SELECT * FROM uv_BookReviewRollup WHERE recordnum = 565 Smoking Mirror Blues, by Ernest Hogan Book Review |

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Smoking Mirror Blues, by Ernest Hogan
Genre: Science Fiction
Publisher: Wordcraft
Published: 2001
Review Posted: 4/23/2005
Reviewer Rating:
Reader Rating: 0 out of 10

Smoking Mirror Blues, by Ernest Hogan

Book Review by Jack Mangan

Have you read this book?

A critical book review ought to use a better descriptive term than, "cool", but it's simply the most appropriate word to describe Ernest Hogan's 2001 novel, Smoking Mirror Blues.

Just in time for the annual Dead Daze festival in El Lay, Beto finds himself possessed by the software-construct Aztec god, Tezcatlipoca: the Mirror that Smokes. The swaggering trickster god uses Beto's body and quickly becomes the star of Dead Daze, assuming command of a street gang, connecting his mind to the net, taking hits of the drug called Fun, entrancing Beto's girlfriend, and rewriting and performing the song, "Smoking Mirror Blues", with a local band, while either pissing off or catching the attention of psychic investigators, the Mexican designer of his own software, mondomentary filmmakers, Beto's friend from Arizona, Christian fundamentalists, and Beto's girlfriend's girlfriend, to name a few. Variations of sex, drugs, and rock n' roll all follow.

But then it really starts to get weird.

I defy you to categorize this book.

There are hints of Cyberpunk style and sensibility here, even a few common Cyberpunk devices, but Smoking Mirror Blues simply won't sit in one genre. And who says it has to?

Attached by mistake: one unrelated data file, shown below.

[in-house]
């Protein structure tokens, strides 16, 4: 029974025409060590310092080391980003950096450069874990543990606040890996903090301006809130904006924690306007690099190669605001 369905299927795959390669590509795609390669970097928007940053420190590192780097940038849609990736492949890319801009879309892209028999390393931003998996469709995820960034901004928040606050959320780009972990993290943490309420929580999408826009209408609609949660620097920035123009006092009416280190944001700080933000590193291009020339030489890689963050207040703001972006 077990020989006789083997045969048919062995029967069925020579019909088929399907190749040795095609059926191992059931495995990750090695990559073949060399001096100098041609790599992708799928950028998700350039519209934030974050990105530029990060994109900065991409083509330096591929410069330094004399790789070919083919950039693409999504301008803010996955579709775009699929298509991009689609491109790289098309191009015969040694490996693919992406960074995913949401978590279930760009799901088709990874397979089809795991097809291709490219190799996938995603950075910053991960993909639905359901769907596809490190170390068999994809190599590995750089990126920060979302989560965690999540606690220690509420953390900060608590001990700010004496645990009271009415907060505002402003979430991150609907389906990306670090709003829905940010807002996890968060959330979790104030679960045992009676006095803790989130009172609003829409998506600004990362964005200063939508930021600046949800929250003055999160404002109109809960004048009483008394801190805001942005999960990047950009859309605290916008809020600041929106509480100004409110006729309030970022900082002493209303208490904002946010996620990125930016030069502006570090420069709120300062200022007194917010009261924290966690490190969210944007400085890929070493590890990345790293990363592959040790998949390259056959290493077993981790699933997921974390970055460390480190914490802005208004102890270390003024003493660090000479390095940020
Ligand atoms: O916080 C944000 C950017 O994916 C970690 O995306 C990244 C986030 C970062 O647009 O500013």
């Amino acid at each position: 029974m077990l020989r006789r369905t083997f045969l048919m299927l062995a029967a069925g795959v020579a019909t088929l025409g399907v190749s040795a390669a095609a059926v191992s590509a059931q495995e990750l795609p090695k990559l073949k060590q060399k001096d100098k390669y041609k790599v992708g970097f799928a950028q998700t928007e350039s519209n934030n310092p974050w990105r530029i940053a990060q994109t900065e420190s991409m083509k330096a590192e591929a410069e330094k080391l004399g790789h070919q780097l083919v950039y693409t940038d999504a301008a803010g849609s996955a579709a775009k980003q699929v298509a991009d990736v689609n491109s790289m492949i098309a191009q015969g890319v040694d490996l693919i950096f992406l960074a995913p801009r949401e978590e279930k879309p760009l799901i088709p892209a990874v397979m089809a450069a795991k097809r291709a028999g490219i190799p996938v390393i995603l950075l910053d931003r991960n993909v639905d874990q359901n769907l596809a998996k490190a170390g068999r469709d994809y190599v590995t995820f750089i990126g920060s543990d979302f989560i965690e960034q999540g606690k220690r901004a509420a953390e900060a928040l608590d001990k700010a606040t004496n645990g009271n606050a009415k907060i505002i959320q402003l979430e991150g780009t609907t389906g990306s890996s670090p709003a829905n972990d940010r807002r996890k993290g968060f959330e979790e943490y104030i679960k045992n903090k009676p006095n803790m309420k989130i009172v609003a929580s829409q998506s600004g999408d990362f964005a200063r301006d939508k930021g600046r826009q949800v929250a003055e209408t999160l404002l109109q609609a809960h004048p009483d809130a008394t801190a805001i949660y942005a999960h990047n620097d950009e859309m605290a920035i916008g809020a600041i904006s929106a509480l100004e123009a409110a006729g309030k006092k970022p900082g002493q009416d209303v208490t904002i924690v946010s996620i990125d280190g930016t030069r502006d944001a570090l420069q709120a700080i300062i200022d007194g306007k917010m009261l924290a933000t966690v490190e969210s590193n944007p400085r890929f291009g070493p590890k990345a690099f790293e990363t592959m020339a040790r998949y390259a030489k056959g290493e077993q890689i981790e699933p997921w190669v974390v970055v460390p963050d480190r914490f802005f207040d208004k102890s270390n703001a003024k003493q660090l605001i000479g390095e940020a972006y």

This is one of the hippest, most unique science fiction novels published in the new century. Weird at (many) times, but never alienating. Fragile readers beware, though: Hogan comes right at you with graphic depictions of sex and the occasional violent sequence. At times, Smoking Mirror Blues has the feel of an 80s B-movie -- but a B-movie crafted with intelligence and exciting, interesting characters. Appropriately enough, references abound to icons of alternative science fiction culture (I especially got a kick out of the Repo Man reference). The book employs a schizophrenic narrative, where over the space of two pages you may come across as many as five different viewpoints. But as strange as the trip gets, the reader never gets lost or overwhelmed, and the threads all remain relevant and tie together brilliantly.

If Smoking Mirror Blues is any indication of Ernest Hogan's future writings, then he is certainly a name to watch. I can't recommend this book enough; it's totally sumato! May God have mercy on all our souls.
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